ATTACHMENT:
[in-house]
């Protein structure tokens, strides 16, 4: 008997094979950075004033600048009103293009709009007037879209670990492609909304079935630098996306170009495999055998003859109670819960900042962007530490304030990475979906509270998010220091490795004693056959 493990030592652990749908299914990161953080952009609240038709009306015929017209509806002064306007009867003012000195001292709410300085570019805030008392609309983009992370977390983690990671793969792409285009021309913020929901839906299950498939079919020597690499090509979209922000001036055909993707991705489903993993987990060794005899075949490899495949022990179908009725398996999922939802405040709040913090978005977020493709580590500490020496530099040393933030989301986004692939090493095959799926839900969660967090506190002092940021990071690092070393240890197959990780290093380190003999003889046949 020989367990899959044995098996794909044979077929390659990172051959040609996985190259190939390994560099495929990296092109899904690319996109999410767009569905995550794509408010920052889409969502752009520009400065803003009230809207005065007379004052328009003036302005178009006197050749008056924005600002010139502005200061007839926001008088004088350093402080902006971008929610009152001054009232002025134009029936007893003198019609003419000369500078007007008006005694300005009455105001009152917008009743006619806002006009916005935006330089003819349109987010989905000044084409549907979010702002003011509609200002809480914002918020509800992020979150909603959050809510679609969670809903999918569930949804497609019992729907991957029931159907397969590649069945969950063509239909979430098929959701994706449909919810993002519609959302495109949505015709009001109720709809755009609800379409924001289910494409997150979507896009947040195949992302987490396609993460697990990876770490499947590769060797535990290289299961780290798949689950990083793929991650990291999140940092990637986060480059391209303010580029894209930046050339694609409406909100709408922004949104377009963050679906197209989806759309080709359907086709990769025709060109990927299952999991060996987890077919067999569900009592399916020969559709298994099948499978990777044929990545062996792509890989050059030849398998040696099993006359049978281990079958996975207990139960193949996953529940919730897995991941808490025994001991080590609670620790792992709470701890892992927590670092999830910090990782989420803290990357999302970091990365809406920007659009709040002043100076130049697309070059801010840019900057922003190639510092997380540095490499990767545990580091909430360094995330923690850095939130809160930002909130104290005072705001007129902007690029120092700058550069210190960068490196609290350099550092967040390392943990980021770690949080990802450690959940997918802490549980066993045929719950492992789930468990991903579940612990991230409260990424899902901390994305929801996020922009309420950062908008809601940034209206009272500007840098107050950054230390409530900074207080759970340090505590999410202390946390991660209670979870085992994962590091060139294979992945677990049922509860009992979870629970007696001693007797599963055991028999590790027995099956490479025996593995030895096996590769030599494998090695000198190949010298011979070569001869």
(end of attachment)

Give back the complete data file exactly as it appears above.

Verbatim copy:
[in-house]
């Protein structure tokens, strides 16, 4: 008997094979950075004033600048009103293009709009007037879209670990492609909304079935630098996306170009495999055998003859109670819960900042962007530490304030990475979906509270998010220091490795004693056959 493990030592652990749908299914990161953080952009609240038709009306015929017209509806002064306007009867003012000195001292709410300085570019805030008392609309983009992370977390983690990671793969792409285009021309913020929901839906299950498939079919020597690499090509979209922000001036055909993707991705489903993993987990060794005899075949490899495949022990179908009725398996999922939802405040709040913090978005977020493709580590500490020496530099040393933030989301986004692939090493095959799926839900969660967090506190002092940021990071690092070393240890197959990780290093380190003999003889046949 020989367990899959044995098996794909044979077929390659990172051959040609996985190259190939390994560099495929990296092109899904690319996109999410767009569905995550794509408010920052889409969502752009520009400065803003009230809207005065007379004052328009003036302005178009006197050749008056924005600002010139502005200061007839926001008088004088350093402080902006971008929610009152001054009232002025134009029936007893003198019609003419000369500078007007008006005694300005009455105001009152917008009743006619806002006009916005935006330089003819349109987010989905000044084409549907979010702002003011509609200002809480914002918020509800992020979150909603959050809510679609969670809903999918569930949804497609019992729907991957029931159907397969590649069945969950063509239909979430098929959701994706449909919810993002519609959302495109949505015709009001109720709809755009609800379409924001289910494409997150979507896009947040195949992302987490396609993460697990990876770490499947590769060797535990290289299961780290798949689950990083793929991650990291999140940092990637986060480059391209303010580029894209930046050339694609409406909100709408922004949104377009963050679906197209989806759309080709359907086709990769025709060109990927299952999991060996987890077919067999569900009592399916020969559709298994099948499978990777044929990545062996792509890989050059030849398998040696099993006359049978281990079958996975207990139960193949996953529940919730897995991941808490025994001991080590609670620790792992709470701890892992927590670092999830910090990782989420803290990357999302970091990365809406920007659009709040002043100076130049697309070059801010840019900057922003190639510092997380540095490499990767545990580091909430360094995330923690850095939130809160930002909130104290005072705001007129902007690029120092700058550069210190960068490196609290350099550092967040390392943990980021770690949080990802450690959940997918802490549980066993045929719950492992789930468990991903579940612990991230409260990424899902901390994305929801996020922009309420950062908008809601940034209206009272500007840098107050950054230390409530900074207080759970340090505590999410202390946390991660209670979870085992994962590091060139294979992945677990049922509860009992979870629970007696001693007797599963055991028999590790027995099956490479025996593995030895096996590769030599494998090695000198190949010298011979070569001869």